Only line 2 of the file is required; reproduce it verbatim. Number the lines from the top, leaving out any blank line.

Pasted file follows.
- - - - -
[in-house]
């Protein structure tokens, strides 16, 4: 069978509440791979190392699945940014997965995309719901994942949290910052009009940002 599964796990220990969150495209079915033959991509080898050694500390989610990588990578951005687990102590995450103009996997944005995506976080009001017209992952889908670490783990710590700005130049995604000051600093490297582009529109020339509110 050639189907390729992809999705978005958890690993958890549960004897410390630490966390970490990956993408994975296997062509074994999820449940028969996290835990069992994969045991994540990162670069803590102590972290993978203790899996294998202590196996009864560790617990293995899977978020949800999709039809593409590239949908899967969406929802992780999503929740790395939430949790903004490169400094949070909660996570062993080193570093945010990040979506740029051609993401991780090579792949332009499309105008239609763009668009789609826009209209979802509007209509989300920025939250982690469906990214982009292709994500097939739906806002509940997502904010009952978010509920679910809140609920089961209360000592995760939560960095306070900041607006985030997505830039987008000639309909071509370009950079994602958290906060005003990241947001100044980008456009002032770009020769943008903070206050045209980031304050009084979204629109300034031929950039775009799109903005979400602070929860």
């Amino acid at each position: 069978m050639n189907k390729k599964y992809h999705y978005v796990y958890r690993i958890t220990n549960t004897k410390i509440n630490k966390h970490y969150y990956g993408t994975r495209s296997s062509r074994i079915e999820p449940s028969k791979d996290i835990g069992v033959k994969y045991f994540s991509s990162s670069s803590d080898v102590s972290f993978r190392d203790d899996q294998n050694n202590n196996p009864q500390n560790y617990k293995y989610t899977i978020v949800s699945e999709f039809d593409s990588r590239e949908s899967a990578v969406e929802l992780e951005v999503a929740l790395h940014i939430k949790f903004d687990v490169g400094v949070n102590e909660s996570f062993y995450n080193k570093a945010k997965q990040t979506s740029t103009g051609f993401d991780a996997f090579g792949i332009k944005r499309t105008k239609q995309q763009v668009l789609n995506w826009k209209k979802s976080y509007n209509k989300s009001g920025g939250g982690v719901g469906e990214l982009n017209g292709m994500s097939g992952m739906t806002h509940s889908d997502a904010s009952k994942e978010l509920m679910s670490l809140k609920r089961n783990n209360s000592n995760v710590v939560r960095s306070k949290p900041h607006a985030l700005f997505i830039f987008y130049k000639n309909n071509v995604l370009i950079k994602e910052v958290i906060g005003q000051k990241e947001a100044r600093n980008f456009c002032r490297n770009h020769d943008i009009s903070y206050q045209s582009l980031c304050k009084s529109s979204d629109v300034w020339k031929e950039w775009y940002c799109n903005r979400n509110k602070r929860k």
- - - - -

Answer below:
């Protein structure tokens, strides 16, 4: 069978509440791979190392699945940014997965995309719901994942949290910052009009940002 599964796990220990969150495209079915033959991509080898050694500390989610990588990578951005687990102590995450103009996997944005995506976080009001017209992952889908670490783990710590700005130049995604000051600093490297582009529109020339509110 050639189907390729992809999705978005958890690993958890549960004897410390630490966390970490990956993408994975296997062509074994999820449940028969996290835990069992994969045991994540990162670069803590102590972290993978203790899996294998202590196996009864560790617990293995899977978020949800999709039809593409590239949908899967969406929802992780999503929740790395939430949790903004490169400094949070909660996570062993080193570093945010990040979506740029051609993401991780090579792949332009499309105008239609763009668009789609826009209209979802509007209509989300920025939250982690469906990214982009292709994500097939739906806002509940997502904010009952978010509920679910809140609920089961209360000592995760939560960095306070900041607006985030997505830039987008000639309909071509370009950079994602958290906060005003990241947001100044980008456009002032770009020769943008903070206050045209980031304050009084979204629109300034031929950039775009799109903005979400602070929860």